first day of class. That way, students do not have the excuse of I didnt know! when it comes
to following the rules. The rules and procedures that I use in my classroom will be partially
dependent on what age and ability level I am teaching. For example, I would expect a 12th grade
student to maturely handle the freedom of being able to leave to use the bathroom when they
needed to, but I would expect a 6th grade student to ask permission before leaving to use the
bathroom.
As previously mentioned, I plan on my classroom being a place of mutual respect. The few
rules I plan to implement are ones that will eventually lead back to this concept. For example, an
important expectation to me is that students come prepared to class. That means having
homework completed and ready to be turned in, materials with them, and an open mind. If
students do not come prepared to my class I will see that as a sign of disrespect and will talk to
them about it at the first available opportunityduring individual work time, after class, etc. The
second rule will pretty much cover everything else: be respectful. This includes, but is not
limited to people, property, ideas, concepts, and feelings. Basically, I will tell my students that if
they are not contributing in a positive way, then they need to think about what they are
saying/doing and who it could be hurting. This will hopefully put a stop to this behavior and help
students build their overall respectfulness.
No matter what age group, one of the biggest classroom procedures that I have noticed
teachers struggle with is the use of in-class calculators. Once students get into higher math
education nicer and more expensive calculators are necessary. In order to make sure that students
return any calculators that they borrow, I will teach them the procedure for checking one out on

the first day of class and also hang a poster next to the calculators that outlines how they may
check one out (see below). That way I can keep track of who does and does not have a calculator
and can hold them accountable for returning it. I will also inform students of the times when it is
not appropriate to get up and get a calculator: during instructions or in the middle of quizzes and
tests.

Calculator Checkout Procedure:

1. Pick up a calculator at an appropriate time.


ex: Work time/before the bell rings
2. Place approved collateral in the slot from which you removed your calculator.
A. Approved collateral items are:
I. Cell phone
II. Student id
III. Drivers license
3. Once finished, return calculator to the correct spot and pick up item.

4. Classroom Layout:
One thing that I want my physical classroom to communicate to my students is that it is a
trusting environment and that they are more than welcome to ask me for help whenever they
need it. I plan on doing this through the signs and things that I have hanging in my classroom. I
will make sure that each semester I post something that shows the times outside of class that I am
available for help. Not only that, but signs such as "Safe zone" and "I went to college; ask me
how!" will be hung up to show students that I care and can assist them if they need it. I think that
the room set-up that will best fit my teaching style is to have students in rows of desks facing the
main whiteboard that will be used (hopefully my classroom will contain more than one). I will

choose this set up because it is flexible for mathematics instruction. By having students in rows
they already have their own space for individual work time, quizzes, and tests. Not only that, but
they can easily partner up by having the odd rows scoot over to the even rows, which is
something that we will practice on the first day of school. I will most likely keep my desk at the
front of the room with my back to the wall so that I am able to face my students and so that they
cannot see what is on my computer screen. Hopefully I will have an ELMO and this will also be
at the front of the room. Along the side or back of the room will be crates with materials for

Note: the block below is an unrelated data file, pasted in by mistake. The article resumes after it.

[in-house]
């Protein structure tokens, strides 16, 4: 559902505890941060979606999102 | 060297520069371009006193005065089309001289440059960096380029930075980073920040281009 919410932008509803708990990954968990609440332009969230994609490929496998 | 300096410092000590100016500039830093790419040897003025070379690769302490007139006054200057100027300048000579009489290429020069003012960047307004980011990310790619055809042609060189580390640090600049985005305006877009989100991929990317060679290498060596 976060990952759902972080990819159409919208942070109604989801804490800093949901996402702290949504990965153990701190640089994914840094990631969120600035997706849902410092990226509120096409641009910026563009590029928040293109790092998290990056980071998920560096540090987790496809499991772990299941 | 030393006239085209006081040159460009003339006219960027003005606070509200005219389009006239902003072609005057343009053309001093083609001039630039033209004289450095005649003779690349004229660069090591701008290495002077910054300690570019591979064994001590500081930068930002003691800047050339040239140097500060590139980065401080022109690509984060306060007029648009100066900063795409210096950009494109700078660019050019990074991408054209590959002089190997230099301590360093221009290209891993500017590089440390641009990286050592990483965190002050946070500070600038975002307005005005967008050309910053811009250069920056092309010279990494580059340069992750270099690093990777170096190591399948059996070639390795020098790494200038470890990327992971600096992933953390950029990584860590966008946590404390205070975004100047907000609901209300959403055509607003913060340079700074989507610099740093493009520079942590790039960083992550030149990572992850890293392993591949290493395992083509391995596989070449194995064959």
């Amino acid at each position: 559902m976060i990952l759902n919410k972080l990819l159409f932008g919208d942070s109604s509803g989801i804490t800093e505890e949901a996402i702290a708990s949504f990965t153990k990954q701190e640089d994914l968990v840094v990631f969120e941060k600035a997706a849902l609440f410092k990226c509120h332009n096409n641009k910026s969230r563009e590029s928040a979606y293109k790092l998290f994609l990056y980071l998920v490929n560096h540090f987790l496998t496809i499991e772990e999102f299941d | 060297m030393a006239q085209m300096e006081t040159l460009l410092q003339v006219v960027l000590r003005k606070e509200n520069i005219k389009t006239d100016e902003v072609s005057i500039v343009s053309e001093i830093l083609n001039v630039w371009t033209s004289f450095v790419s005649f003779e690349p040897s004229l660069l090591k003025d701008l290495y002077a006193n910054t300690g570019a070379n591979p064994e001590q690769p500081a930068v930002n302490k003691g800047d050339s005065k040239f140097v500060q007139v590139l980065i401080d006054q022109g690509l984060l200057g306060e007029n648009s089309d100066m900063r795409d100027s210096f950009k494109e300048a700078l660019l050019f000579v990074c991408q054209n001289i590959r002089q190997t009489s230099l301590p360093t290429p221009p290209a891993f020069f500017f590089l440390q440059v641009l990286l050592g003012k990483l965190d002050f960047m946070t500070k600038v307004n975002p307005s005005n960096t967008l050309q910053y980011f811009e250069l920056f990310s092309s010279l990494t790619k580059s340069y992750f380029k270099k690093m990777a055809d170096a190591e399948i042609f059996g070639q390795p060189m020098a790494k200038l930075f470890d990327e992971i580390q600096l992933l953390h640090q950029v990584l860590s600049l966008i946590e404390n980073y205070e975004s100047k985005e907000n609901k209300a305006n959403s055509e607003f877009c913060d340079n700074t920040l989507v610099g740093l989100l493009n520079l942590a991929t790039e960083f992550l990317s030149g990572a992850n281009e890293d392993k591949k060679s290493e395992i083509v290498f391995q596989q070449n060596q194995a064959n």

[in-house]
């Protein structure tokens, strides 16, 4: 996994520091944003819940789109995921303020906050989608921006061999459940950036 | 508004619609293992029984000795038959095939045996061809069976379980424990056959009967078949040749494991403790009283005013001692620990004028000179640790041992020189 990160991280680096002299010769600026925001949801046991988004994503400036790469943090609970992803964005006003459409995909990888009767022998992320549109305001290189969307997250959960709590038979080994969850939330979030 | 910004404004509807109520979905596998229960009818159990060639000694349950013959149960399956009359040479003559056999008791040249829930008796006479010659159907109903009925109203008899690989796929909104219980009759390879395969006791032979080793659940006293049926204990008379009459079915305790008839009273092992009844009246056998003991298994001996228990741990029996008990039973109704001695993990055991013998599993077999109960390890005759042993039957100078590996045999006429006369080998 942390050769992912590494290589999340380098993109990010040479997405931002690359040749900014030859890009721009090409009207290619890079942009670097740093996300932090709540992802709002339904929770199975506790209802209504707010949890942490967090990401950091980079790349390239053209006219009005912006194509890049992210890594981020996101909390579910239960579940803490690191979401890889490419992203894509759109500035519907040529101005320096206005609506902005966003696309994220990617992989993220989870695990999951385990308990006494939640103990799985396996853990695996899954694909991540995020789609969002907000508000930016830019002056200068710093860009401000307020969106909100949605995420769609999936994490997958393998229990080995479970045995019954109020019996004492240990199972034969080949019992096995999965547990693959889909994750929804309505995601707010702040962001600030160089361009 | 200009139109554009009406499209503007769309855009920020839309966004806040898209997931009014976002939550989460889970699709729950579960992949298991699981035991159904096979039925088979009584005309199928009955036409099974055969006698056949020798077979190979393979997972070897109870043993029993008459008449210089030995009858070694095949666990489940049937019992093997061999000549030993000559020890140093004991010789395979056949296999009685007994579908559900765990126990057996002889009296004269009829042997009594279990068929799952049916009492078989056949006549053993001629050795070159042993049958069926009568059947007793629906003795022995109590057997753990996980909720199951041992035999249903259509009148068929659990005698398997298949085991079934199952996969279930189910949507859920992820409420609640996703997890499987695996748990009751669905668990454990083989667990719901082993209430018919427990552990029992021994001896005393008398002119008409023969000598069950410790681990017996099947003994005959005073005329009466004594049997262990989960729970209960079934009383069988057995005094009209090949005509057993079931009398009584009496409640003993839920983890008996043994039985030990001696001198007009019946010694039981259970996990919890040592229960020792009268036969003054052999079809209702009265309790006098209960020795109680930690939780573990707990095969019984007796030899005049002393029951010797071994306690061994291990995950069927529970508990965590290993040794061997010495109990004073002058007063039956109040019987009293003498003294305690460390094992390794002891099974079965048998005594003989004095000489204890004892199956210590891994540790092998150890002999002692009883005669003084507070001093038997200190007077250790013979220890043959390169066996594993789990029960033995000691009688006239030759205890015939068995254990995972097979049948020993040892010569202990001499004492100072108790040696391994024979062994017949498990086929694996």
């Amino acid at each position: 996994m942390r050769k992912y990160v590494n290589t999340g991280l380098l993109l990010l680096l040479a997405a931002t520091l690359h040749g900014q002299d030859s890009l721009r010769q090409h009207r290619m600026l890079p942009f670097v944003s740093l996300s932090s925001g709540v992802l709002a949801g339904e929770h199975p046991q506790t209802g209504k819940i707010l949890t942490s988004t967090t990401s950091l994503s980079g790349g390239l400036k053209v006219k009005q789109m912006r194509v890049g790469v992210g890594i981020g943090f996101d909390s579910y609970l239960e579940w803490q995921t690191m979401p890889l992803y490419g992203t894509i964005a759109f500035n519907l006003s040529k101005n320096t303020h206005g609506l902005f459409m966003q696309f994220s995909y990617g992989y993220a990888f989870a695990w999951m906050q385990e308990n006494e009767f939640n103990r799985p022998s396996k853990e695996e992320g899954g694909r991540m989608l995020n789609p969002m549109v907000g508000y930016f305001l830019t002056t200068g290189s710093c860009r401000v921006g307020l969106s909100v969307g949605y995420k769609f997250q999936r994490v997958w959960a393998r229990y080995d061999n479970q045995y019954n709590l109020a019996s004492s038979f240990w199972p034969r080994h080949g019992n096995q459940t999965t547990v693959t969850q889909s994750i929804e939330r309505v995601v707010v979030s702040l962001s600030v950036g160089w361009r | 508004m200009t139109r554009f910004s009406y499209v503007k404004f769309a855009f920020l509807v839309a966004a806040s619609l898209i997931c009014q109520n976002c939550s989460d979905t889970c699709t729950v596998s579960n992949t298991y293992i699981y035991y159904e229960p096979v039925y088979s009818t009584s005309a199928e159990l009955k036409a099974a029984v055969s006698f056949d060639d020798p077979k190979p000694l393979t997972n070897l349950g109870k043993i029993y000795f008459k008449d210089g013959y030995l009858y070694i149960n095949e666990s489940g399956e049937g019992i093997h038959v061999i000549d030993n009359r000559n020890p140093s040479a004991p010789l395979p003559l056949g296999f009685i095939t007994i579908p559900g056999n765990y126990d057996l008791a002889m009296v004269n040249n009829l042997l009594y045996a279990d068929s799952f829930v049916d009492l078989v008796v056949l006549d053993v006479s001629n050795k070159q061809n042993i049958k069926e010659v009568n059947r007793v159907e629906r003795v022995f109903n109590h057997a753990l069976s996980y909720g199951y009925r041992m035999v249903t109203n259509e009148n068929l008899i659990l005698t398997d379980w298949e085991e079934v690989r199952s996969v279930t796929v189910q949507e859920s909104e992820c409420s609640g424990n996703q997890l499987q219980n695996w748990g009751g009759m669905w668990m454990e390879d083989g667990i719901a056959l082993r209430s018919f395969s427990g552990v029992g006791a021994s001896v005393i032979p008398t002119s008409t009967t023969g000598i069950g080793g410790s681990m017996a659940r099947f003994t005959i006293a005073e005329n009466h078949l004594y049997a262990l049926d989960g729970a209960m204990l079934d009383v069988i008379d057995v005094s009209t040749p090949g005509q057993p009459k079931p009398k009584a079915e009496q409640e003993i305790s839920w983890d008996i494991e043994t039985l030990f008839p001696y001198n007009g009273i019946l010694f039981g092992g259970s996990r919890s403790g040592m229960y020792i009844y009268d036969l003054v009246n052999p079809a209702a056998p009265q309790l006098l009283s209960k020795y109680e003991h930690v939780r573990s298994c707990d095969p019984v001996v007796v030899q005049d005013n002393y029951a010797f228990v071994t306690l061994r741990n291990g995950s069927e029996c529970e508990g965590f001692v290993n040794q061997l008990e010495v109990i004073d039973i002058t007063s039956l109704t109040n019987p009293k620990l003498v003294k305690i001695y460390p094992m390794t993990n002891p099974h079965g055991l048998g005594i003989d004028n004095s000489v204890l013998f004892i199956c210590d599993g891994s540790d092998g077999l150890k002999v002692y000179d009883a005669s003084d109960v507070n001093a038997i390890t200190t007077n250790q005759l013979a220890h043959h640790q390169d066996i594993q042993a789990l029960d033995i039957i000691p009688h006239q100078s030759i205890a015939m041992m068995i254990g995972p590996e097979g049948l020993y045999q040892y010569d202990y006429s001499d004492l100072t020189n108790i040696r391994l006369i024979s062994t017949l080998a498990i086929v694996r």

students to use (colored pencils, graph paper, etc.). Hanging on the wall will be a plastic shoe
holder with a calculator in each spot and each one will be numbered.

5. Monitoring the Classroom and Responding to Student Misbehavior:


In my opinion, how teachers respond to misbehavior says a lot about the classroom
environment that they are creating. It is my hope that, no matter what level I teach, my students
will be able to understand that my main focus is to teach them and that is what I truly care about.
I do not need to spend my time with warnings and dancing around discipline and I will be sure to
communicate this to them. That being said, I cannot expect my students to know something that I
expect from them unless I tell them. It is completely reasonable for me to give students a
warning for a bad behavior if it is something I have never talked about.
As a deterrent from misbehaving and cooperation encouragement I will start out each
semester by talking to my students about the fact that I expect them to behave like mature young
adults. If they want to be treated like they are old enough to have my respect, then misbehavior is
not an option. Students who act out in my classroom or disrespect the learning environment of
others are not mature enough to handle being in a secondary room. They will be sent to the main
office or the counselor if they cannot behave. I also plan on talking to each of my classes about
how important it is that we support and help one another. Everyone is allowed to make mistakes,
and in math they are frequent. No one likes being tormented or made fun of for the mistakes they
make. This is another instance of immature behavior that I will take seriously. As a way to
6. Parents as Partners:
Interacting with parents/guardians is key because they are often the ones who motivate
their children at home. If I am able to communicate to parents my enthusiasm for the subject that
their children are learning, they can hopefully extend some of that enthusiasm onto their children
as well. To keep parents/guardians in the loop I will make sure to send home the syllabus from

my class to be signed by the student as well as the parent. This will outline course topics,
expectations, the grading scale, and my contact information. There will also be a spot for the
parents to write their e-mail address so that I can e-mail important information to parents.
I will be sure to be in contact with parents consistently whether their child is doing well
in my class or not. If a student is not doing well in the class then e-mails (or other
communication) will be sent home immediately outlining why the student is not doing well and
steps that we can all (myself, student, and parent) take to help the student be successful. In
addition to that, twice a quarter an e-mail will be sent home containing a newsletter outlining
what we have been learning in the class so far, quizzes and test dates, as well as a homework
assignment sheet (noting that it might be subject to change).